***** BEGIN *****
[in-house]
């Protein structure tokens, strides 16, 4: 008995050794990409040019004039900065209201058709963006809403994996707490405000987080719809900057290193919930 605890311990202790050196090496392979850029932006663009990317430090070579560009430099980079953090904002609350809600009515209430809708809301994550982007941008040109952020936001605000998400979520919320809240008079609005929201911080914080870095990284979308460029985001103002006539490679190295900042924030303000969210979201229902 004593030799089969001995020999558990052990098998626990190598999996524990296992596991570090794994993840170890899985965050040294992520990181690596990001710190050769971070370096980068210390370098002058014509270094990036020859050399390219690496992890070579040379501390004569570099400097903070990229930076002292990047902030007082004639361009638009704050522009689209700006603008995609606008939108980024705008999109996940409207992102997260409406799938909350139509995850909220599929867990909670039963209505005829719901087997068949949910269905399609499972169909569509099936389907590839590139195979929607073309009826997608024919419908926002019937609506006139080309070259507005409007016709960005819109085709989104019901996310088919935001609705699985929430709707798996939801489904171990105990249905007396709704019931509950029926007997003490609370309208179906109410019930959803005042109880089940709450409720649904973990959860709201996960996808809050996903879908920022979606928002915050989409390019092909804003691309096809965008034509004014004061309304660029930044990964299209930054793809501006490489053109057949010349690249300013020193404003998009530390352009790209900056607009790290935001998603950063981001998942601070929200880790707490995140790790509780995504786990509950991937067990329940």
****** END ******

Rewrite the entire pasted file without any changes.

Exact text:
[in-house]
């Protein structure tokens, strides 16, 4: 008995050794990409040019004039900065209201058709963006809403994996707490405000987080719809900057290193919930 605890311990202790050196090496392979850029932006663009990317430090070579560009430099980079953090904002609350809600009515209430809708809301994550982007941008040109952020936001605000998400979520919320809240008079609005929201911080914080870095990284979308460029985001103002006539490679190295900042924030303000969210979201229902 004593030799089969001995020999558990052990098998626990190598999996524990296992596991570090794994993840170890899985965050040294992520990181690596990001710190050769971070370096980068210390370098002058014509270094990036020859050399390219690496992890070579040379501390004569570099400097903070990229930076002292990047902030007082004639361009638009704050522009689209700006603008995609606008939108980024705008999109996940409207992102997260409406799938909350139509995850909220599929867990909670039963209505005829719901087997068949949910269905399609499972169909569509099936389907590839590139195979929607073309009826997608024919419908926002019937609506006139080309070259507005409007016709960005819109085709989104019901996310088919935001609705699985929430709707798996939801489904171990105990249905007396709704019931509950029926007997003490609370309208179906109410019930959803005042109880089940709450409720649904973990959860709201996960996808809050996903879908920022979606928002915050989409390019092909804003691309096809965008034509004014004061309304660029930044990964299209930054793809501006490489053109057949010349690249300013020193404003998009530390352009790209900056607009790290935001998603950063981001998942601070929200880790707490995140790790509780995504786990509950991937067990329940």